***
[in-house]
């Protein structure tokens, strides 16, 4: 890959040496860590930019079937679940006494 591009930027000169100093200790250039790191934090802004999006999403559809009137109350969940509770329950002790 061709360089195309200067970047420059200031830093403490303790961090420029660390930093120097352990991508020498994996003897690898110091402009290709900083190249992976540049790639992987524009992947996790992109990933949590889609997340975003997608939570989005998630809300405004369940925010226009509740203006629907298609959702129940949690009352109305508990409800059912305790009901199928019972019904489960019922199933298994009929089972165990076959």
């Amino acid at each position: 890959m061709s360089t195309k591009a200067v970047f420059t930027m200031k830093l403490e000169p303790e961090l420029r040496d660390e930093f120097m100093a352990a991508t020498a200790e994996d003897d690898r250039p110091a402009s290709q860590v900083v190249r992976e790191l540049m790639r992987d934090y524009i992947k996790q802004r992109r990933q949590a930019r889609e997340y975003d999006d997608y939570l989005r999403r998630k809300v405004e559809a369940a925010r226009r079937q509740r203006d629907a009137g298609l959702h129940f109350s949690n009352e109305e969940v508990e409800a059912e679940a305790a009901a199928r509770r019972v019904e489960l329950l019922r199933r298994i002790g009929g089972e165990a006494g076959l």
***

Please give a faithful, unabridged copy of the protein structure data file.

[in-house]
């Protein structure tokens, strides 16, 4: 890959040496860590930019079937679940006494 591009930027000169100093200790250039790191934090802004999006999403559809009137109350969940509770329950002790 061709360089195309200067970047420059200031830093403490303790961090420029660390930093120097352990991508020498994996003897690898110091402009290709900083190249992976540049790639992987524009992947996790992109990933949590889609997340975003997608939570989005998630809300405004369940925010226009509740203006629907298609959702129940949690009352109305508990409800059912305790009901199928019972019904489960019922199933298994009929089972165990076959």
């Amino acid at each position: 890959m061709s360089t195309k591009a200067v970047f420059t930027m200031k830093l403490e000169p303790e961090l420029r040496d660390e930093f120097m100093a352990a991508t020498a200790e994996d003897d690898r250039p110091a402009s290709q860590v900083v190249r992976e790191l540049m790639r992987d934090y524009i992947k996790q802004r992109r990933q949590a930019r889609e997340y975003d999006d997608y939570l989005r999403r998630k809300v405004e559809a369940a925010r226009r079937q509740r203006d629907a009137g298609l959702h129940f109350s949690n009352e109305e969940v508990e409800a059912e679940a305790a009901a199928r509770r019972v019904e489960l329950l019922r199933r298994i002790g009929g089972e165990a006494g076959l």